“He’s probably just blended in,” Joe Brennan Jr. said. “Just another white guy in Canada.”
Burt’s FBI file remains active, its records sealed. Whenever prosecutors want to compare the fingerprints taken during Burt’s Marine training with a new suspect’s, they must petition the court.
The long search has yielded a mountain of evidence – a typewriter Burt used, a 1972 Liberation article he is thought to have written, letters to family and friends, and decades’ worth of interviews and reports.
“An agent in the Unabomber case once asked for all the records,” Vaudreuil said. “We said, ‘How many trucks do you have?’ “
All that evidence, all those tips have led investigators to the same place – nowhere.
Burt would be 66 years old now, and a fugitive for two-thirds of his life. According to a computer-aged image the FBI created by photographing his male relatives, he would have silver hair, an angular face, and traces of the acne that tormented him as a teenager.
One thing that wouldn’t have changed, investigators believe, is his self-discipline.
Leo Burt has made no mistakes on the run. He has thoroughly abandoned his past.
A passion for rowing
Leo Frederick Burt was born April 18, 1948, one of 2,500-plus deliveries at Darby’s Fitzgerald Mercy Hospital in that baby-boom year.
Burt, who has two sisters and two brothers, never knew his mother, Mary, who died later in 1948. His father, Howard, remarried and Leo was said to adore his stepmother, May.
The Burts were distinguished Philadelphia Catholics. Leo’s grandfather William was a principal in Reynolds & Co., a brokerage firm Dean Witter would later acquire. Two of William Burt’s sons became Augustinian priests. One, the Rev. Donald Burt, who died in 2013, was an academic dean at Villanova and a noted philosopher, a subject that would fascinate his nephew.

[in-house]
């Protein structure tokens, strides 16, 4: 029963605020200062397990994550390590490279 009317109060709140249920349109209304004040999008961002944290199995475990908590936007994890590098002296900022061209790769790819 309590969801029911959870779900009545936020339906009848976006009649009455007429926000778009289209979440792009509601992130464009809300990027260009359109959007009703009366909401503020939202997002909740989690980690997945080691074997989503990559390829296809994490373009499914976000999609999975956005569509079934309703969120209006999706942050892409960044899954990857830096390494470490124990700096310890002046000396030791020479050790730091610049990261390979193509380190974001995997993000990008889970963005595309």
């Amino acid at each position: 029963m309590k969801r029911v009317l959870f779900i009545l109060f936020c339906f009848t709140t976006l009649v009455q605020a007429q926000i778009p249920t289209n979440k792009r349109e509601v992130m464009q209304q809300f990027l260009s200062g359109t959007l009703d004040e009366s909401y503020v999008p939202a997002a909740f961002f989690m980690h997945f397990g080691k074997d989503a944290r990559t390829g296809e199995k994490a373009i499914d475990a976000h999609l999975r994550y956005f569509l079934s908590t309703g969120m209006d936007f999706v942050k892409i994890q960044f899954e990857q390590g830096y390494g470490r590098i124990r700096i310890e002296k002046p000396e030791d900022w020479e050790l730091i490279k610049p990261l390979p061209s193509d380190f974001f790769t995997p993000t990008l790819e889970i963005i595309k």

Howard Burt, a mechanical engineer, worked for Continental Can and held a patent on a system for sorting and storing cans. In the early 1950s, he bought a three-bedroom brick bungalow at 2308 St. Denis Lane in Havertown and raised his family there.
“Leo’s father was challenging and distant,” Brennan said. “He never came to one of his rowing meets.”
At St. Denis parish, whose church and school stand at the foot of his boyhood street, Leo was an altar boy and an A student. He played Little League baseball and joined Boy Scout Troop 144.
“He used to give the Pledge [of Allegiance] before our meetings,” said fellow troop member Mike Druding.
In 1962, Burt entered Bonner, the all-boys high school that was a Red Arrow bus ride away in Drexel Hill.
He earned good grades there, joined the physics club, became one of Bonner’s elite student guards, and, most significant, discovered rowing.
The sport quickly became his passion, appealing to both his physical and spiritual sides. For a boy who wanted to be either a Marine or a priest, it was the perfect pastime.
“Rowing,” wrote famed shell designer George Pocock, “is a symphony of motion. . . . And when you reach perfection, you’re touching the divine.”
Burt became a mainstay on Bonner’s varsity eight, whose like-minded and larger crewmates were his best friends.
Mike Lynam, brother of the former 76ers coach Jim Lynam, recalled that in a Bonner class of nearly 700 boys, the shy Burt found his niche on the Schuylkill.
“Bonner was so big that you had to have your own little group,” Lynam said. “Mine was basketball. Leo, as I remember, was always with the rowing guys.”
Mike Cipollone, a coxswain in one of Burt’s boats and a future Bonner crew coach, grew up around the corner.
“Leo was a great athlete, had a great sense of humor,” Cipollone said. “But he was a real student of rowing, very serious about it.”
After school, Burt would hitchhike to Boathouse Row, where the crew team shared Penn AC’s facilities.
“We’d get there at 4 and start rowing, exercising, running, lifting weights,” said teammate Bob Beaty. “I didn’t really do very much weights, but Leo did.”
Beaty and another teammate, Paul Bracken, both from Upper Darby, became his closest friends. In 1968, all three Bonner grads would be in the Penn AC boat that took the junior-eights title at the American Henley.
On weekends, the trio attended dances at Chez Vous and Holy Cross or hung out at Gino’s, the 69th Street hamburger stand where Beaty worked part-time.
Reserved outsiders, they also had deeper interests.
“Leo was somewhat of an erudite guy, well-read, well-spoken,” Beaty said. “We all liked philosophy, especially Sartre.”